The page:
The reign of Sigismund III Waza (1587-1632) also made a strong impression on the history of Wawel. After a fire in the castle in 1595 the king rebuilt the burned wing of the building in the early Baroque style. The relocation of the royal court to Warsaw was the cause of a slow but nevertheless steady deterioration in the castle’s condition. The monarchs visited Kraków only occasionally. Restoration of the castle was undertaken during the reign of John III Sobieski, the Wettins and Stanislas Augustus to counteract neglect.
After Poland had lost its independence in 1795, the troops of partitioning nations, Russia, Prussia and Austria, subsequently occupied Wawel which finally passed into the hands of the Austrians. The new owners converted the castle and some of the secular buildings into a military hospital, and demolished some others, including churches. After the period of the Free City of Kraków (1815-1846) Wawel was once more annexed by Austria and turned into a citadel dominating the city. By the resolution passed by the Seym of Galicia in 1880, the castle was presented as a residence to the Emperor of Austria Franz Josef I. The Austrian troops left the hill between 1905-1911. At the turn of the 20th century a thorough restoration of the cathedral was conducted, and shortly afterwards a process of restoration of the royal castle began which lasted several decades.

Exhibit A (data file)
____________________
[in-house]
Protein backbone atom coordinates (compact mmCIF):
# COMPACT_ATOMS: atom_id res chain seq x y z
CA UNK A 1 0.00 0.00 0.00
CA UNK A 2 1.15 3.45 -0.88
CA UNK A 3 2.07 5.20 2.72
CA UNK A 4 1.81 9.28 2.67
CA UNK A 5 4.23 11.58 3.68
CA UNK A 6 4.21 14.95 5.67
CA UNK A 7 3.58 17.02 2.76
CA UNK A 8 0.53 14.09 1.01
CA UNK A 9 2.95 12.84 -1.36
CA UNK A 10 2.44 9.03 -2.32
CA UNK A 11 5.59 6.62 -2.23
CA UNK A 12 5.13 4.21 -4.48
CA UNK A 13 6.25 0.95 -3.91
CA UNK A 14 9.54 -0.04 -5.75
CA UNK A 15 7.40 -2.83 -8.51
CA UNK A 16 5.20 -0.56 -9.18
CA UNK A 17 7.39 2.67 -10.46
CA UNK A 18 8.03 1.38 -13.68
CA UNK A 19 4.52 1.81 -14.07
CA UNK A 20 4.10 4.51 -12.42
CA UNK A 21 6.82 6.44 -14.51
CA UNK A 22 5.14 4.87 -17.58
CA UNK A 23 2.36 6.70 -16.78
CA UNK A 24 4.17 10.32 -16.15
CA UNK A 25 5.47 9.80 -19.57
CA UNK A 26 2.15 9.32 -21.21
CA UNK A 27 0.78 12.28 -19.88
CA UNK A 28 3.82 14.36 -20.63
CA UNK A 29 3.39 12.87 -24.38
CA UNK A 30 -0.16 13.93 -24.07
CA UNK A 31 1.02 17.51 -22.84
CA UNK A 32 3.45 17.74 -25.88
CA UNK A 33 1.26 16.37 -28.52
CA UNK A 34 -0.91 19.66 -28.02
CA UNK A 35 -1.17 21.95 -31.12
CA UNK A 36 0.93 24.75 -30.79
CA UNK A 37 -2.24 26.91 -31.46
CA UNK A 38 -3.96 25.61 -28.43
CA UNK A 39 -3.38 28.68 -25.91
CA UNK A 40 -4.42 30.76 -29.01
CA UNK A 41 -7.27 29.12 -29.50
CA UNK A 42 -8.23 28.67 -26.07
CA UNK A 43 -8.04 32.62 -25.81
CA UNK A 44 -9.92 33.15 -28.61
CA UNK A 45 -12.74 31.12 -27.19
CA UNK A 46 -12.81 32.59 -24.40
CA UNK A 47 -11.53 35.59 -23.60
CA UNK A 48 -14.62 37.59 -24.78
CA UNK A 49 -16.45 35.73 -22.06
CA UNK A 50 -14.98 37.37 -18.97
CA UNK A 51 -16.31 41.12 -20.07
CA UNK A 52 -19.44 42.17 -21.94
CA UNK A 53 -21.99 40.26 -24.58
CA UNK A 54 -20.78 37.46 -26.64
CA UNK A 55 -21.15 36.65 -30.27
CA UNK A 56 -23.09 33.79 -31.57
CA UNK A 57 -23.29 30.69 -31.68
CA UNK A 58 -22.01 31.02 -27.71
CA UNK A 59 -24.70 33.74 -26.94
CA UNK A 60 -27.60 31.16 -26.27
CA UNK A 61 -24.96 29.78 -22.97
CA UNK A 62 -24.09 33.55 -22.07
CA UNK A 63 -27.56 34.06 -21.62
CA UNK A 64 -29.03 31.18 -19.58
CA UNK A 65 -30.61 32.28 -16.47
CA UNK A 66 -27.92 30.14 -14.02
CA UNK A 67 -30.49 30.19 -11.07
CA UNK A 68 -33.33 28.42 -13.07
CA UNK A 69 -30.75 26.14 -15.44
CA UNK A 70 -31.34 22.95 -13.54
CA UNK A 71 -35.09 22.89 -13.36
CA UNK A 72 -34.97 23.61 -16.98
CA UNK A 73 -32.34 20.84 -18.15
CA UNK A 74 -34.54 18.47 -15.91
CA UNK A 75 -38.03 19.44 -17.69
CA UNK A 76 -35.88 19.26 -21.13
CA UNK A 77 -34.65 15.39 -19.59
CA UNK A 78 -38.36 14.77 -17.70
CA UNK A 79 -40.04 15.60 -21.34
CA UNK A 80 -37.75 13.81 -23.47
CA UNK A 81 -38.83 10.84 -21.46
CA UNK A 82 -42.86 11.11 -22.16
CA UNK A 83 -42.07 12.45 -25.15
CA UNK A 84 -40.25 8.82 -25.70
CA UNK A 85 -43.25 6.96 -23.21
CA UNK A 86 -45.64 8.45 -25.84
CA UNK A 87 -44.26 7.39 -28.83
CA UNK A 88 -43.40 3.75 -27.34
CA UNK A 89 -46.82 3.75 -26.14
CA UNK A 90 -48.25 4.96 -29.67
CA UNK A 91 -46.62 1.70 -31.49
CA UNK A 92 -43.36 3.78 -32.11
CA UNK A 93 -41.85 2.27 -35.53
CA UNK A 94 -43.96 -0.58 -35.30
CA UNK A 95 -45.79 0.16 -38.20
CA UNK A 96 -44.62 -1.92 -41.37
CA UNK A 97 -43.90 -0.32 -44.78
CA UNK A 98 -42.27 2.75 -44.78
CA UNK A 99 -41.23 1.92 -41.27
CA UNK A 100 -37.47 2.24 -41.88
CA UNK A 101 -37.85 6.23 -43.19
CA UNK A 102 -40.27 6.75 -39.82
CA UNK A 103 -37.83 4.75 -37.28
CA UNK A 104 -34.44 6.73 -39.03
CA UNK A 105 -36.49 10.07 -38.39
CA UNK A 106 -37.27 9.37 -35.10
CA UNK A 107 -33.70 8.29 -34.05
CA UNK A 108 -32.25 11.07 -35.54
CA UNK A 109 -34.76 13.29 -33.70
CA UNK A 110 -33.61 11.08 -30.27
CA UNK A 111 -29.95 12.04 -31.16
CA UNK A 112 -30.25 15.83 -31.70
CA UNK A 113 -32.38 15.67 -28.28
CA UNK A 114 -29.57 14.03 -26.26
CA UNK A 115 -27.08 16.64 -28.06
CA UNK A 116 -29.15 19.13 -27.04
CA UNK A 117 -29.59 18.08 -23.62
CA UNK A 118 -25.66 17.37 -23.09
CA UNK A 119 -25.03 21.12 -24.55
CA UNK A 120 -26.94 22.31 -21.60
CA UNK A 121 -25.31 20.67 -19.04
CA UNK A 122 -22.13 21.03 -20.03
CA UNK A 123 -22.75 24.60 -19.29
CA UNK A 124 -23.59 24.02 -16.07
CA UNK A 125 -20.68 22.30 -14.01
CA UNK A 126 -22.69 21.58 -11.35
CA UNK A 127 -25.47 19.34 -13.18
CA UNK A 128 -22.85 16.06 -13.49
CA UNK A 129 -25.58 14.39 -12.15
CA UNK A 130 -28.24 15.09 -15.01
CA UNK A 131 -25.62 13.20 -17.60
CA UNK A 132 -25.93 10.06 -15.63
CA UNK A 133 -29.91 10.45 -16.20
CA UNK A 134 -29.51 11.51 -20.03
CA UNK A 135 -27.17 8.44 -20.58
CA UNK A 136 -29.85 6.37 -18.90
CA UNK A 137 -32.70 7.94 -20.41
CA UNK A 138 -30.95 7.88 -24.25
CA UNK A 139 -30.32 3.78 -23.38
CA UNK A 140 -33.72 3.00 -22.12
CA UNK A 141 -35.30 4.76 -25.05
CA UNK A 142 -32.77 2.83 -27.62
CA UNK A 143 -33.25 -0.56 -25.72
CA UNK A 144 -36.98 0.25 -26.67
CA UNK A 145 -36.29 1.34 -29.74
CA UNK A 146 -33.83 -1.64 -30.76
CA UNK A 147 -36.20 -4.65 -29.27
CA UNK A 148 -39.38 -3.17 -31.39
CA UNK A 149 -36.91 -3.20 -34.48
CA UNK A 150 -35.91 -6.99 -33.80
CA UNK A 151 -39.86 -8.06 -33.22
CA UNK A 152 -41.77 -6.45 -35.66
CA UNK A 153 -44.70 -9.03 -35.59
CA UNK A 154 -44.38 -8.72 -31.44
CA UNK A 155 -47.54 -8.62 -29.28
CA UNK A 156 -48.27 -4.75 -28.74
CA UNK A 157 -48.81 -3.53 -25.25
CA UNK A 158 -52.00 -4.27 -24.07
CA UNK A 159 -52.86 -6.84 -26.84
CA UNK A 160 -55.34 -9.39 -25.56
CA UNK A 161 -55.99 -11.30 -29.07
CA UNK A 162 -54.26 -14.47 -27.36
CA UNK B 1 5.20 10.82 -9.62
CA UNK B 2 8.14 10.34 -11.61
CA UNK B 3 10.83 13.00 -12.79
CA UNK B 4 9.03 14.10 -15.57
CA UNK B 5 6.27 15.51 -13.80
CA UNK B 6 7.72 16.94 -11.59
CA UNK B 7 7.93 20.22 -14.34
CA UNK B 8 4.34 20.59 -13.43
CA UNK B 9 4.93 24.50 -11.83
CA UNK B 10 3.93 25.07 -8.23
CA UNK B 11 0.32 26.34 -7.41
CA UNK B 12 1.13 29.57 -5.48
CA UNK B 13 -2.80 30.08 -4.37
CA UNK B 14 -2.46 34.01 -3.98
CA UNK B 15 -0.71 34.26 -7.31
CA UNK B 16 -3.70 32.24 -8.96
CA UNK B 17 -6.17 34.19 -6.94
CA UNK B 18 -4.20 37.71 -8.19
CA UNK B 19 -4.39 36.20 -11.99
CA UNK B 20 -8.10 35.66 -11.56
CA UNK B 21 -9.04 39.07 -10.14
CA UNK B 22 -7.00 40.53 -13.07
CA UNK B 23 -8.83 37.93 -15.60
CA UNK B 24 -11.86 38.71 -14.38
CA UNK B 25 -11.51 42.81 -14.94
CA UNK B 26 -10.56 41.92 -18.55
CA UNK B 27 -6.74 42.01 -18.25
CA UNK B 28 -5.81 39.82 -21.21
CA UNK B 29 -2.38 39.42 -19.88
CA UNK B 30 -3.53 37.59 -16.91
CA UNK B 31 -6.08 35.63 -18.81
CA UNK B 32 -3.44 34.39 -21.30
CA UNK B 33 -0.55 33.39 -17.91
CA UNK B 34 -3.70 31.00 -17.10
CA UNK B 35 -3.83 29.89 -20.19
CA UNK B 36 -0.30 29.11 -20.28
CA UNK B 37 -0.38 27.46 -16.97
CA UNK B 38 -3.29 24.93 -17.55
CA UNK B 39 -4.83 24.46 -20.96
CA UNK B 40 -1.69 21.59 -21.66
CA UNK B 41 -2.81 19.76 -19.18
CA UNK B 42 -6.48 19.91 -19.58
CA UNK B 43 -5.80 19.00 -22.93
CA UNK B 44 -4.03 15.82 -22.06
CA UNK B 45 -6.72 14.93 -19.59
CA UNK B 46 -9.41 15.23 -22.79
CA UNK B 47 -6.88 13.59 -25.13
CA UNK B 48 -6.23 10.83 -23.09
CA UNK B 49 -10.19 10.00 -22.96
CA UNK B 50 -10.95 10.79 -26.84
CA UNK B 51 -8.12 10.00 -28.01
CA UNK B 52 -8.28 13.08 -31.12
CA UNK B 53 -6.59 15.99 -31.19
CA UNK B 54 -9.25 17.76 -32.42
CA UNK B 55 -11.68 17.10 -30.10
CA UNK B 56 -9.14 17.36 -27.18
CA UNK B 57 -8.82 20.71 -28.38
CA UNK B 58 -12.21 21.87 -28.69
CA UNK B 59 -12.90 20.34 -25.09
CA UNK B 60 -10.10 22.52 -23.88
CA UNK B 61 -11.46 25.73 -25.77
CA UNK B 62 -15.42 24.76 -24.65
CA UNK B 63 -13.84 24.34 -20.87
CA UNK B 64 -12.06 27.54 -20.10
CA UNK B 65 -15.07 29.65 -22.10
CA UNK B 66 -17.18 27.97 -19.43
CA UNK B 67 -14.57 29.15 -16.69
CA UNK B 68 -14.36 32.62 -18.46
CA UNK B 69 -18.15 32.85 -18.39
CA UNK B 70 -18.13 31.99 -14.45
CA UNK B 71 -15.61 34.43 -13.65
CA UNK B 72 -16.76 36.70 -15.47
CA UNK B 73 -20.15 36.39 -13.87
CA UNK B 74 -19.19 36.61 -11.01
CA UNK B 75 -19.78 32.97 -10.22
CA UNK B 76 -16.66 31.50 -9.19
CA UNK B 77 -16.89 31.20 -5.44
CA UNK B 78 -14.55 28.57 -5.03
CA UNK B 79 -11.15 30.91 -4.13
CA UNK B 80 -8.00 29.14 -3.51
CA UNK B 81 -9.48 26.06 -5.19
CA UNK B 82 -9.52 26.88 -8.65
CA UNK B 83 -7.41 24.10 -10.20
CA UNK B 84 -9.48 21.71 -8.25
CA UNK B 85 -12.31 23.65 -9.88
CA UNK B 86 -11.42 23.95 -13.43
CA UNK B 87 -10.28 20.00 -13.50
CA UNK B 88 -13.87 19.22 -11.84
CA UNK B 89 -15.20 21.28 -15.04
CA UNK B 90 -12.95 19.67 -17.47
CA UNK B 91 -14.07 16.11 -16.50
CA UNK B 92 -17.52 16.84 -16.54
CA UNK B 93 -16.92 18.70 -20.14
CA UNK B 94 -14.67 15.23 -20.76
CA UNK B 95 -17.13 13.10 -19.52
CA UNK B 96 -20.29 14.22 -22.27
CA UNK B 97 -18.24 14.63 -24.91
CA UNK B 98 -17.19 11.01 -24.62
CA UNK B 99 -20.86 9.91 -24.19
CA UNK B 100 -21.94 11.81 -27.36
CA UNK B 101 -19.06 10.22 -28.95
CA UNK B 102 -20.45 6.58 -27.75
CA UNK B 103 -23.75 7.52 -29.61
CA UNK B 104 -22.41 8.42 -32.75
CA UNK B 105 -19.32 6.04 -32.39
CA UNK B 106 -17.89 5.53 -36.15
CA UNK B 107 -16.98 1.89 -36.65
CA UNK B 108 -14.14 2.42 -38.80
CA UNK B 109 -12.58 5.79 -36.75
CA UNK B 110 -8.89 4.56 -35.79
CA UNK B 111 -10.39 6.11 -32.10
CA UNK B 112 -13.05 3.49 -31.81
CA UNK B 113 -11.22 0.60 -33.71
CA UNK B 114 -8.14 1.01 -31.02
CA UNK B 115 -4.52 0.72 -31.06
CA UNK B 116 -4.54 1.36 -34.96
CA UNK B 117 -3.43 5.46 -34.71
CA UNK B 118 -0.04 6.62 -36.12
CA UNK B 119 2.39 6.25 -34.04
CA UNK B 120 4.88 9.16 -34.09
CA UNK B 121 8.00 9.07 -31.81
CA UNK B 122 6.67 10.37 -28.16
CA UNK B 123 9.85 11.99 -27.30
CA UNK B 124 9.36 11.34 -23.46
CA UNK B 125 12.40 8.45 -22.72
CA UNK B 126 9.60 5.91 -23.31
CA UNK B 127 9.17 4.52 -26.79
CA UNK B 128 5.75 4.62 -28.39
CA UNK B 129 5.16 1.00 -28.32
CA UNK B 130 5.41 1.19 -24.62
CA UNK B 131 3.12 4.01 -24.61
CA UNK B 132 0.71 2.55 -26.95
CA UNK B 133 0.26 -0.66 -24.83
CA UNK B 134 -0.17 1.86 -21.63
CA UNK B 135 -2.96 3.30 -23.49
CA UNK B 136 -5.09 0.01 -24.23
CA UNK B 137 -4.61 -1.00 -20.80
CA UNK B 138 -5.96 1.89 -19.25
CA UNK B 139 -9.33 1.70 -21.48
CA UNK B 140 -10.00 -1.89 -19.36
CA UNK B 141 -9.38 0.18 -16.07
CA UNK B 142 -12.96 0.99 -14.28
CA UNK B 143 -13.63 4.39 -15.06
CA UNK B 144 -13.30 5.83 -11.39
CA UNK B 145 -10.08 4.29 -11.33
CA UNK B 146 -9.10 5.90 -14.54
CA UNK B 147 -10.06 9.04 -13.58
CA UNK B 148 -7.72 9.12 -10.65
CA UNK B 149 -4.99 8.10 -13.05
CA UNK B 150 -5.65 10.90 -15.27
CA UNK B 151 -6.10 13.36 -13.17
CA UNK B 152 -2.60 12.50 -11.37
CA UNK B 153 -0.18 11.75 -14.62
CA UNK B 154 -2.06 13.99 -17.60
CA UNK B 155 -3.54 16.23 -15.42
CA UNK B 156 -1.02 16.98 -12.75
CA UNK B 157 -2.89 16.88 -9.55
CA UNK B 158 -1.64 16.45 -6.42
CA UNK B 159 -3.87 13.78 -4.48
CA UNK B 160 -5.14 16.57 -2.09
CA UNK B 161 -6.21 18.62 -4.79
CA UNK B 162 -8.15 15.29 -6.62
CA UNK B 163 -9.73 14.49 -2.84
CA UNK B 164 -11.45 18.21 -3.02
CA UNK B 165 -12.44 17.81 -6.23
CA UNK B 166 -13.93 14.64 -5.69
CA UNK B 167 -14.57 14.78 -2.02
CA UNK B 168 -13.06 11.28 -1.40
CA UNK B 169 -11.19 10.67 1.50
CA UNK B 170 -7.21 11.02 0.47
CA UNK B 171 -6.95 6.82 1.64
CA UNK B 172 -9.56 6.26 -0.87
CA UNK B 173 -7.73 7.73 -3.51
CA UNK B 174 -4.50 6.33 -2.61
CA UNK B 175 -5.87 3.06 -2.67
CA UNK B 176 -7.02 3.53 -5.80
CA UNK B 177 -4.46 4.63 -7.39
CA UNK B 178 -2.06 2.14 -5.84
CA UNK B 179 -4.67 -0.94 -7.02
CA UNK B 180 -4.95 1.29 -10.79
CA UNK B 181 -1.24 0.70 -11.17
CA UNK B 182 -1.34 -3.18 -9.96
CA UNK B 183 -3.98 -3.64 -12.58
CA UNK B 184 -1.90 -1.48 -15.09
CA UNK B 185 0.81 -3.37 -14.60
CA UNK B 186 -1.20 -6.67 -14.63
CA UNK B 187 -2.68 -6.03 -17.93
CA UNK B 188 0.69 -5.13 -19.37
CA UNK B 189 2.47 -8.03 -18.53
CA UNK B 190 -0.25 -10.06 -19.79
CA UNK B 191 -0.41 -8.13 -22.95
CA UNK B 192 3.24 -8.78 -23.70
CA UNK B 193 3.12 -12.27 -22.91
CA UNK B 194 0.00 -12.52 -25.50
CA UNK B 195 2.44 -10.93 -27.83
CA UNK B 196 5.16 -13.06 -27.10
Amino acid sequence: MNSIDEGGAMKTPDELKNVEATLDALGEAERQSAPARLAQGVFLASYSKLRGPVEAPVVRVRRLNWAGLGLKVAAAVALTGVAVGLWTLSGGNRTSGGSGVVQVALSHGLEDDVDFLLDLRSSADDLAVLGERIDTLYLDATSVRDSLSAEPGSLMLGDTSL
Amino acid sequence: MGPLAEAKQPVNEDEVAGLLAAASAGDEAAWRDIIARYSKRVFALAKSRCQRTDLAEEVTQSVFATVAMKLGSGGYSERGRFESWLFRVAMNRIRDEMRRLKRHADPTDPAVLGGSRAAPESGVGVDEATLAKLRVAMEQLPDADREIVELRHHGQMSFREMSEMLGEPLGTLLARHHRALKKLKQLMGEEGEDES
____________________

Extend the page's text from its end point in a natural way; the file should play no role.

When Poland regained its independence in 1918, the castle served as an official residence of the Head of State, and as a museum of historic interiors. During the Nazi occupation the castle was the residence of the German governor general, Hans Frank. Polish people managed to remove the most valuable objects, including the tapestries and the “Szczerbiec” coronation sword to Canada, from where they returned as late as 1959-1961. At present, the main curators of Wawel are Wawel Royal Castle – State Art Collection and the Metropolitan Basilica Board on Wawel Hill.